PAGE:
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COTE D'IVOIRE: Pressure from Washington and Paris - Briefing

DAKAR, 7 January 2011 (IRIN) - IRIN has produced a series of briefings exploring the crisis in Côte d’Ivoire triggered by contested elections in November 2010. Both Laurent Gbagbo and Alassane Ouattara are laying claim to the presidency, with Gbagbo refusing to yield to international pressure to step down. The series takes a look at the UN’s position, issues of human rights, as well as the stances of the African Union, ECOWAS, western governments and the EU and World Bank.

The United States – the word from Washington

The decision by the US Department of the Treasury’s Office of Foreign Assets Control (OFAC) to prohibit Laurent and Simone Gbagbo and three of their close associates from conducting financial or commercial transactions, “isolating them from the US financial system”, is supposed to help persuade Gbagbo to step down.

The assets’ freeze follows on from travel restrictions imposed on Gbagbo and others by the State Department on 21 December.

Senior figures in the administration of Barak Obama from the president down have become increasingly critical of Gbagbo in the weeks since the announcement of the election results. While the count was still going on in Abidjan, US Ambassador to the UN Susan Rice, speaking as president of the Security Council, pointedly reminded Ivoirian leaders “that they bear primary responsibility for ensuring a peaceful process”.

As the political deadlock worsened in Abidjan, State Department spokesmen, departmental chiefs, congressional Africa-watchers and others hardened their criticism of Gbagbo. Obama himself warned: “The international community will hold those who are out to thwart the democratic process and the will of the electorate accountable for their elections.”

Former Bill Clinton associate Lanny Davis abandoned a lucrative public relations contract with Laurent Gbagbo after just two weeks in the face of extensive criticism.

Often seen by Gbagbo’s supporters as a useful counterweight to French influence in Abidjan, the USA has been accused by Gbagbo himself of partnering France in a conspiracy to get him out and Ouattara in.

But while now treating Gbagbo as a pariah, the USA has been an important and not over-critical economic partner for Côte d’Ivoire. There are substantial US interests in cocoa and oil; Gbagbo paid a high profile visit to New York in September 2007; while consultancy firms worked hard to broker closer ties between the USA and Côte d’Ivoire, including setting up a bi-partisan “Cote d’Ivoire Caucus” in Congress.

What is France's position?

French President Nicolas Sarkozy has led calls from Europe for Gbagbo to give way while emphasizing that France does not intend to intervene militarily. Sarkozy has issued a series of warnings, directed at both Laurent and Simone Gbagbo. "It is up to him to choose the role he wants in history," Sarkozy said of the options left for Gbagbo.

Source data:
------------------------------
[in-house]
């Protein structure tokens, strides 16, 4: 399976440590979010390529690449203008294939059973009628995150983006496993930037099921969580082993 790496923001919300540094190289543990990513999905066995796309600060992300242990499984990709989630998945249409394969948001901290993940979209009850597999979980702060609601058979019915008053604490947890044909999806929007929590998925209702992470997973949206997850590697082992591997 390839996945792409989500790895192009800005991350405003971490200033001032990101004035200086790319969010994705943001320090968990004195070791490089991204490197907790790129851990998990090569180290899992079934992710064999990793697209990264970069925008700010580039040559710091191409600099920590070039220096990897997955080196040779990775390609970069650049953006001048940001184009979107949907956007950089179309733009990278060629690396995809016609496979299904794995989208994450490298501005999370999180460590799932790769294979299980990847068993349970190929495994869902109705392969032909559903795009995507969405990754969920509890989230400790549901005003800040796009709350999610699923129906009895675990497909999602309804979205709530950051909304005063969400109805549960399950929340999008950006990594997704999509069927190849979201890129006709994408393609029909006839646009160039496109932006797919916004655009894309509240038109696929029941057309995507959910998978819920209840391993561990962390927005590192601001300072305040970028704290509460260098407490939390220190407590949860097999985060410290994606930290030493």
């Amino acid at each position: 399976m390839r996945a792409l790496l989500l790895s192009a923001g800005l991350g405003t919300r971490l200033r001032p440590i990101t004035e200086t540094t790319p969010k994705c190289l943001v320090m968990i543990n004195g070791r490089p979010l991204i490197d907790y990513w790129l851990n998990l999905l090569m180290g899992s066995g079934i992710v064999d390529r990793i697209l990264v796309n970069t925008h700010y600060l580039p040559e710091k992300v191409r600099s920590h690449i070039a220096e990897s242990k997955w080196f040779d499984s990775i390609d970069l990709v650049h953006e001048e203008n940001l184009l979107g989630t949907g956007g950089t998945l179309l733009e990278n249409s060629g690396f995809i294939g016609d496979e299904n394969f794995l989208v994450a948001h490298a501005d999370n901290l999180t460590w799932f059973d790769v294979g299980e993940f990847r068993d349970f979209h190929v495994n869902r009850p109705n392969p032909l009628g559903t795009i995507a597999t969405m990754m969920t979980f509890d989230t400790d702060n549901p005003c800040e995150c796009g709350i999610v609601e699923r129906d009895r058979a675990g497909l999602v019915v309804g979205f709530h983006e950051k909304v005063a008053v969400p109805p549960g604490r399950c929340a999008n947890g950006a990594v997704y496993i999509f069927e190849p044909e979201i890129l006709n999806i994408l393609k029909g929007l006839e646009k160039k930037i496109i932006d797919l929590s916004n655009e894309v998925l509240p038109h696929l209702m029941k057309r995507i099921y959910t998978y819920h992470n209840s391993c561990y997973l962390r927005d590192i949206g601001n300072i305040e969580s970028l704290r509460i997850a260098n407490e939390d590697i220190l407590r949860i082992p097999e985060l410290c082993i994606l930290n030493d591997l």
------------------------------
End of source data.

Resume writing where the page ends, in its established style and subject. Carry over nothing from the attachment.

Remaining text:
Foreign Minister Michèle Alliot-Marie has been equally forthright. Alliot-Marie was minister of defence under Jacques Chirac when the French military destroyed Côte d'Ivoire's military air force, a retaliatory operation sanctioned by Chirac after an airstrike on a French base killed nine French military personnel and one American. Alliot-Marie was unapologetic in overseeing a strong French military response in the face of mass demonstrations and anti-French rioting.

Current Defence Minister Alain Juppé has stressed that "France will not take the initiative in a military intervention" and that the 900-strong Licorne Force is there to protect French nationals.

More on the crisis
 Back to square one
 Political impasse sparks food price hikes
 The UN's mission impossible?
 Wounds reopened - the price of breakdown
 Countdown to deadlock
As in previous periods of crisis, there has been much conjecture about France’s behind-the-scenes role. Gbagbo’s supporters take it as read that France would do everything in its power to get Ouattara into the presidential palace, and retain strong suspicions that the former rebel movement the Forces Nouvelles were, at least in part, a French creation. The arrival in Ouagadougou of former Licorne commander Frédéric Beth as French ambassador to Burkina Faso also generated a lot of speculation.

But with so much ill-feeling directed at the UN, France has become almost a secondary adversary.

Gbagbo’s own relationship with France goes well beyond simple, raw antipathy. While many former allies have urged him to step down, there are still pockets of support for him in the French Socialist Party and elsewhere. Former French Foreign Minister Roland Dumas and veteran lawyer Jacqus Vergès visited Abidjan with the apparent intention of embarrassing France and other parties wanting Gbagbo out.

Côte d’Ivoire remains France’s biggest trading partner in the West African Economic and Monetary Union (UEMOA) and its fourth-biggest in sub-Saharan Africa. There are 140 subsidiaries of major French companies in Côte d’Ivoire. The turnover of French companies is an important component of Côte d’Ivoire’s GDP.


Sources: OFAC, US State Department, White House, US Embassy, Abidjan, French Embassy, Abidjan, AFP

Theme (s): Conflict, Economy, Governance, Security,


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